If you’re interested in meeting Ruby of the Salmon River be forewarned, she’s a wild thing this time of year.Ruby is a rapid that rafters and boaters can get to know intimately on the river. She likes to play with boats. She’s best known for “The Pencil Sharpener,” her tunnel-like entrance wave. After that is “Pancake Wave,” named for its power to flip people and boats, says outfitter Amy Sinclair of Exodus Wilderness in Riggins.
On Saturday, the 14th annual Bigwater Blowout River Festival in Riggins will introduce the uninitiated to the thrills of high-water rafting. Experienced outfitters and guides will offer abbreviated, discount raft trips at a fair at Riggins City Park. A Dutch oven cook-off and concert will finish the day.
Spring high water is “the adrenaline seeking time of year” for boaters, says Sinclair, one of the festival’s organizers. “It’s different than the swimsuit, straw hat season, which is more family oriented.”
Usually from Memorial Day to mid-June mountain snow melt fills the wild river. Last year’s festival coincided with an all-time peak flow of 97,000 cubic feet per second. The river was full of water and mountain debris like trees, Sinclair says. It can be scary.
“We’re thankful it’s not peaking but we still have fun water flows,” she says of the weekend’s predicted 35,000 to 40,000 cfs.
Boat and gear sellers and outdoor groups will be at Riggins City Park from 9 a.m. to 4 p.m. Outfitters and guides will have information on their seasonal trips. The Beer Eddy, a white-water version of the beer garden, will sell drinks.
At the park people can sign up for the day’s rafting trips, which cost about $30 to $35 per person (prices vary by outfitter). Boaters will be given wet suits, splash jackets and helmets to wear. Trips last about two and a half hours. During high-water time outfitters usually require boaters be at least 12 years old, Sinclair says.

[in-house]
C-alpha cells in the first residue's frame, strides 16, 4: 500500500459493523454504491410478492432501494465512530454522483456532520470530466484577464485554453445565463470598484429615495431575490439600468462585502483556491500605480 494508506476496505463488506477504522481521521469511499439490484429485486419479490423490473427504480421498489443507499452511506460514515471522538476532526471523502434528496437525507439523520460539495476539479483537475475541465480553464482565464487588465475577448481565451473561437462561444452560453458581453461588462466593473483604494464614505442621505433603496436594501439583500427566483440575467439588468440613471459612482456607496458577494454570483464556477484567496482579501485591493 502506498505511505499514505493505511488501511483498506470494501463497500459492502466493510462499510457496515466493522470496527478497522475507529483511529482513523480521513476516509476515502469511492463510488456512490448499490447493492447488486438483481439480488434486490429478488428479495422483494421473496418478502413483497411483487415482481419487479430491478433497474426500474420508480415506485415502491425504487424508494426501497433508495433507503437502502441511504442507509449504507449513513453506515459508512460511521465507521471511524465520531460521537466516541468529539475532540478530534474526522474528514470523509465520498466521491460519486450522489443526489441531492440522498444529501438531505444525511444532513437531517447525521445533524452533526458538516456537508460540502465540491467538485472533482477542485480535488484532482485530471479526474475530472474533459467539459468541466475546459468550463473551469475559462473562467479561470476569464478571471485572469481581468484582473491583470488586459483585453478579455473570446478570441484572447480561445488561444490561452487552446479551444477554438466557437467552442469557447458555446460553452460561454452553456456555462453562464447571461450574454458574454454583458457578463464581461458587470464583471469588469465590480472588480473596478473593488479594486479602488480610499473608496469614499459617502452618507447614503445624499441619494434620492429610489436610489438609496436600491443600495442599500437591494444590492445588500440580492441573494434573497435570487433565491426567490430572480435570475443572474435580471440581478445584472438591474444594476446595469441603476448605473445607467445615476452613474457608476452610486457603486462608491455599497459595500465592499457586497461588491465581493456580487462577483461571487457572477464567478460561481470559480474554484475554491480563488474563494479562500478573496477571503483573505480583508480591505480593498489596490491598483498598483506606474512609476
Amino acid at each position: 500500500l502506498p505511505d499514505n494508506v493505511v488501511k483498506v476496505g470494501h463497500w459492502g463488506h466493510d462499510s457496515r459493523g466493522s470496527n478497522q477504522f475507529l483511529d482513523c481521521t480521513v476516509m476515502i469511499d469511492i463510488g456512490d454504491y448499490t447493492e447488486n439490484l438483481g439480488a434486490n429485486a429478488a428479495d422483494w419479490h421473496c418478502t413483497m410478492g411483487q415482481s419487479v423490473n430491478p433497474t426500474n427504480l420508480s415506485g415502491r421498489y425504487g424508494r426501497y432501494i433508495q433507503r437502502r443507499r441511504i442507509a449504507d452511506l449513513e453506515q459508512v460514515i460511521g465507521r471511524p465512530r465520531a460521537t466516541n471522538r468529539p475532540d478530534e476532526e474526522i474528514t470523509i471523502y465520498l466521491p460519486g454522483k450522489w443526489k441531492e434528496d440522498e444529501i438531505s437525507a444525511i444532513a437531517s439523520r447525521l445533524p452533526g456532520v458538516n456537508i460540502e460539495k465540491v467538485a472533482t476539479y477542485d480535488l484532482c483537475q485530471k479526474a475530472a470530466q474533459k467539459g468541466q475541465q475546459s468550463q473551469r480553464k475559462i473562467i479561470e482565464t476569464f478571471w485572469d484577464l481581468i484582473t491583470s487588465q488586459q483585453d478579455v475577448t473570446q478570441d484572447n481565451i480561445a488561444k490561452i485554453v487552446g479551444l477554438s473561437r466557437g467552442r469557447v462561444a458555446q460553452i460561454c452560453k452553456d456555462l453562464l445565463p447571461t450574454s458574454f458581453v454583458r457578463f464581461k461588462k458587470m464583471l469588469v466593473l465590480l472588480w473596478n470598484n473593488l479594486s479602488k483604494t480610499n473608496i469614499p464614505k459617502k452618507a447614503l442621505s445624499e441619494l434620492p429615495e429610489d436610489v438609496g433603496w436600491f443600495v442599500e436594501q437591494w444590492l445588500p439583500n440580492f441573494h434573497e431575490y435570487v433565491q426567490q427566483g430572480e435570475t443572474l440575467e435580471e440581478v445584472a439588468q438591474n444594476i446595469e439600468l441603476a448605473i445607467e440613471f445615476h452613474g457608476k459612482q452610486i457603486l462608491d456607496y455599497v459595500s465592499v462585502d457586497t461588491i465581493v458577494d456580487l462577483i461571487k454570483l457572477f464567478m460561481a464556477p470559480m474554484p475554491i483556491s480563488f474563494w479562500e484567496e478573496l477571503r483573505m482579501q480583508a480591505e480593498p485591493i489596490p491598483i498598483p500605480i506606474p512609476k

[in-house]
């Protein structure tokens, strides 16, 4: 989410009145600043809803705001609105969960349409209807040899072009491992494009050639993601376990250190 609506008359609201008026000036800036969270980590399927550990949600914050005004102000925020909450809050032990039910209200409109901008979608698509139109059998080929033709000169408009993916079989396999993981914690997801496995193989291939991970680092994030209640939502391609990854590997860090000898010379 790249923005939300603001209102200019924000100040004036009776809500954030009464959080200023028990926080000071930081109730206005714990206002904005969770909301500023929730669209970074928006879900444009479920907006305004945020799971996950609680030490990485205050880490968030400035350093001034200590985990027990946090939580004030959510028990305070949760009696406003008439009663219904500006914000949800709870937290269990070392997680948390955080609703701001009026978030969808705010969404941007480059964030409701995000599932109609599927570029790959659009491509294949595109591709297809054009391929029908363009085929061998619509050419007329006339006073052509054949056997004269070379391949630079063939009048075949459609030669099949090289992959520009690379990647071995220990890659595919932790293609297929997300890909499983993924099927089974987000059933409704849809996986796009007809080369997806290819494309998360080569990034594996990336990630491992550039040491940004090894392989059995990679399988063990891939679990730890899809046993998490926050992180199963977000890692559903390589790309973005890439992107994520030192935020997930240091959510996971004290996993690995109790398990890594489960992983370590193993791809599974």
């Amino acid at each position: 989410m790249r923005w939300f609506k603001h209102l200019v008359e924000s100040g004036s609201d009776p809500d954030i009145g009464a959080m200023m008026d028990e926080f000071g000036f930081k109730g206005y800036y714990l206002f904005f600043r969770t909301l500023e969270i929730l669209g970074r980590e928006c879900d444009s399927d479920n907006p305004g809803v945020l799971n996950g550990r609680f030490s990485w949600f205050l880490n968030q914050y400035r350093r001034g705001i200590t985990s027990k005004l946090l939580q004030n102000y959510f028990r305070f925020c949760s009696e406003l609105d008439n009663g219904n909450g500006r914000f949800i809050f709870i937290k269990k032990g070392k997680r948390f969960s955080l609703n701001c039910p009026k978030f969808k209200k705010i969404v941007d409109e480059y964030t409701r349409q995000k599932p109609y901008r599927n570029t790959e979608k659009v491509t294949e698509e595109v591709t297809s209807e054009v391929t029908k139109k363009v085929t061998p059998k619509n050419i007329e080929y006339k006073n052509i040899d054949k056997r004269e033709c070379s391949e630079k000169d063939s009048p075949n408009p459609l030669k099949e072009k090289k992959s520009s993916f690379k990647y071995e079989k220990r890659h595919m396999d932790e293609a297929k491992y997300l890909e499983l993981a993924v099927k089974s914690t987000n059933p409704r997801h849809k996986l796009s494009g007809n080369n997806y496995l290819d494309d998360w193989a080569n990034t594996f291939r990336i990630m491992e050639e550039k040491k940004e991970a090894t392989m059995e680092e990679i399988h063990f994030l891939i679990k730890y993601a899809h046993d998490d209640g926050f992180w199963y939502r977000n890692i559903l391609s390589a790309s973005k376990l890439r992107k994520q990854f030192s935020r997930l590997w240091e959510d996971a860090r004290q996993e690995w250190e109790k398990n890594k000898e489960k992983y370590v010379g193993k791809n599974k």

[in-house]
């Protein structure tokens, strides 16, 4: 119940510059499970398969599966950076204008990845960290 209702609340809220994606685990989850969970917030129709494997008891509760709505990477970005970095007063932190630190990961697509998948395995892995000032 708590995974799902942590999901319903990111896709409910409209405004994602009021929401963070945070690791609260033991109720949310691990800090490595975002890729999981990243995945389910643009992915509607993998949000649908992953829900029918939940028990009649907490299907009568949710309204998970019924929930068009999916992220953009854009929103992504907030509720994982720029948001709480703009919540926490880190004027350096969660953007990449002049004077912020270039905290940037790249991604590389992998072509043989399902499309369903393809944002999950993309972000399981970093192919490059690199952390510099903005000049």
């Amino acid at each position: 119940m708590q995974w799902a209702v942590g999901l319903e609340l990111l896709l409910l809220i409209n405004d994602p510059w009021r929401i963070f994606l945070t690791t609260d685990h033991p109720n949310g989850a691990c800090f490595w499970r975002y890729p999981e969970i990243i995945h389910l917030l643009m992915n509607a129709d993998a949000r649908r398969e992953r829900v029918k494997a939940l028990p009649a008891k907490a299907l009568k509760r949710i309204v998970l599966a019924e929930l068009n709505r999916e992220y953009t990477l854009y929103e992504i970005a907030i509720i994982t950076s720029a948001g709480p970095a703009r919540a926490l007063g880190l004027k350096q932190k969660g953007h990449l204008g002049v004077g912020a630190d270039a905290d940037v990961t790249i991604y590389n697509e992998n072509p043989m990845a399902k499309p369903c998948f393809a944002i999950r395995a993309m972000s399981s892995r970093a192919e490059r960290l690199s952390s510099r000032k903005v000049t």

“While the water levels aren’t detrimentally high there is quite a bit of current,” Sinclair says.
Those younger, and those who’d rather enjoy high-water rafting as a spectator sport, can watch from the river banks.
At 4 p.m. set-up and music begins for the festival’s Dutch oven cook-off, which has become quite famous, Sinclair says. “The menus are incredible that are thrown out there.”
Fare goes beyond typical campfire meals. Seasonal and regional flairs spawn dishes like Chukar Enchiladas. The festival falls in the season chinook salmon migrate through and the fish can be found in many dishes. A Salmon Stuffed Morel Mushroom by a local outfitter won Judge’s Choice last year.
The cook-off competition is open to anyone in two classes: outfitters and guides, and the general public. Categories are entrees, appetizers and desserts from any meal of the day. Cooking starts at 4:30 p.m. Dishes are ready for judging by 7 p.m. and after judges are served the plates are $5.
“In years past we’ve been able to feed about 150 people,” Sinclair says.
The headliner band, the Coeur d’Alene group Current Flow, plays from 7-10 p.m. in the park. Riggins bars will have live music Friday and Saturday nights.
Sinclair isn’t sure that people will get to meet Ruby on Saturday. She suspects that guides and outfitters will be running the section downriver from Riggins where one is introduced to Time Zone rapid and waves that “don’t have cool names” but do offer “big fun long wave trains.”
WHAT: The Big Water Blowout River Festival
WHEN: 9 a.m. to 10 p.m. Saturday
WHERE: Riggins City Park